Cover Up Or Cover-Up?

From the start, East Hampton Village officials have mishandled a growing scandal stemming from women lifeguards’ official bathing suits. The unresolved matter has left several of the village’s seasonal employees feeling bullied and harassed, and left the impression that high-level village officials tried to keep the whole thing under a blanket.

The problems began in June, after the village board directed that new, somewhat more modest bikinis for its women lifeguards be ordered. Once the suits arrived, concerns about their fit were expressed by some of the guards, and while trying to figure out how to proceed, beach managers directed several of them to put on and model the new suits in an effort to determine if they were suitable. 

Then, male employees in village management positions thought it would be a good idea to photograph one or two of the female lifeguards (accounts vary) using a personal cellphone and leaving many of them aghast. 

The images were to be reviewed by the village board, the women were told. At least one additional set of photographs was ordered taken by male beach managers once the replacement suits arrived.

In a July 2 letter, several lifeguards explained that the new suits seemed designed for swimming pools, that they might trap sand while in use, and that the fabric was flimsy. This could pose a serious risk for rescuer and victim alike when trying to save lives, they said.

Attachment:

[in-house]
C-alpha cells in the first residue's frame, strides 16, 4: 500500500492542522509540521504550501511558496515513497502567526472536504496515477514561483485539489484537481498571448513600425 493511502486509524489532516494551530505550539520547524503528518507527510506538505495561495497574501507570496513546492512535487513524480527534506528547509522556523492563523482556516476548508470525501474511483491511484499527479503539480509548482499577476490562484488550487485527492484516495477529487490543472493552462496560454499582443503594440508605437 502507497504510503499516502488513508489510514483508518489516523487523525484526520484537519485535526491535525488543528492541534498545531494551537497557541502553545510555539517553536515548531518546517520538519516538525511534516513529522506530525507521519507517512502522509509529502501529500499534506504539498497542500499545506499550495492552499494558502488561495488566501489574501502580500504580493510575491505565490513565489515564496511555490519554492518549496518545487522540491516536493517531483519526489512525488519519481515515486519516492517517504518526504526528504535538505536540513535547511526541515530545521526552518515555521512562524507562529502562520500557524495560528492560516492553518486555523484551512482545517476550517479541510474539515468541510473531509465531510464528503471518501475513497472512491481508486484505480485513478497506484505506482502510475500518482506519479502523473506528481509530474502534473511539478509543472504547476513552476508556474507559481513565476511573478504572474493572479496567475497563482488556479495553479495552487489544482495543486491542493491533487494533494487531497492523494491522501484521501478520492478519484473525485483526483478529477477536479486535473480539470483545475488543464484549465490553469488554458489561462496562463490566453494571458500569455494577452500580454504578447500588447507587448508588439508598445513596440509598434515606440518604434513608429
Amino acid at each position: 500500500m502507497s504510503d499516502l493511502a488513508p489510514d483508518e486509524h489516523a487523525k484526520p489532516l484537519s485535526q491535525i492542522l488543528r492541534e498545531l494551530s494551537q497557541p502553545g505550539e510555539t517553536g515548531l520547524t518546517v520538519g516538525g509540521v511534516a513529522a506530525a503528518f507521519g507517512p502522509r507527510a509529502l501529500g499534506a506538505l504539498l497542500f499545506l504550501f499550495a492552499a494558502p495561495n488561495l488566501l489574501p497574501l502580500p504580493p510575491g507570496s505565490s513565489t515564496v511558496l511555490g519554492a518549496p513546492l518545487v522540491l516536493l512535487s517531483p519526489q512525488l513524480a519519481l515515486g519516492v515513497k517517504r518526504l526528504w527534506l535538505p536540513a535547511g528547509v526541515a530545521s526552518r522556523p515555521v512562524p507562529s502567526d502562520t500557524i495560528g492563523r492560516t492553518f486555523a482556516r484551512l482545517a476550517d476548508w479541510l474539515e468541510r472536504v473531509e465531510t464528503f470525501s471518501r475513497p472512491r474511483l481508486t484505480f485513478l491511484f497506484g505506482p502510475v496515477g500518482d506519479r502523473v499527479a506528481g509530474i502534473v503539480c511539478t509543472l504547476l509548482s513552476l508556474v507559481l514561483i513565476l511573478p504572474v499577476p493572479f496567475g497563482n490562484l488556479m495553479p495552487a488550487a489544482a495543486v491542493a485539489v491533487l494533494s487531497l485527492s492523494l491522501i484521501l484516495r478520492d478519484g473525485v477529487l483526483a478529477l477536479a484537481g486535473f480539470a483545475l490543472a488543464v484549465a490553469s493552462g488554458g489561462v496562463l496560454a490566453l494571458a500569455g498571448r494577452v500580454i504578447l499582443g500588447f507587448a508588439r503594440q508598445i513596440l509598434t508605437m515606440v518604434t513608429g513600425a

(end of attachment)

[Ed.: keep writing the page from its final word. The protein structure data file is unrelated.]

When they complained, however, they were denigrated for speaking up. The handling of the issue, particularly the photographs, left women lifeguards feeling degraded and embarrassed and raised “serious issues concerning sexual harassment and a hostile work environment.” Becky Hansen, the village administrator, began looking into the complaint a few days later, interviewing nine beach employees. 

Ms. Hansen’s was hardly an impartial investigation, as evidenced by her surprisingly tone-deaf report to the board on Aug. 17. While concluding that only procedural errors of communication were made, Ms. Hansen fell back on an inappropriate, outdated technique: She blamed the victims, claiming there was “credible evidence that the photographed employee volunteered to be photographed and that it was done in a lighthearted, comical manner.” Unless Ms. Hansen is rebuked for this outrageous misplacement of blame, we can only conclude that the village board shares her views.

Village officials also appear to have tried to run out the clock, perhaps hoping to make it to Labor Day without the news coming out. The Star found out about it only because the parents of some of the women who were photographed alerted us; village officials were tight-lipped until very recently. Nor was the issue discussed at a board meeting or any other public forum, which could have helped defuse bad feelings.

As a quasi-apology, the village has acknowledged that the process was mishandled and told the women that extra workplace harassment training would take place. This is not nearly enough.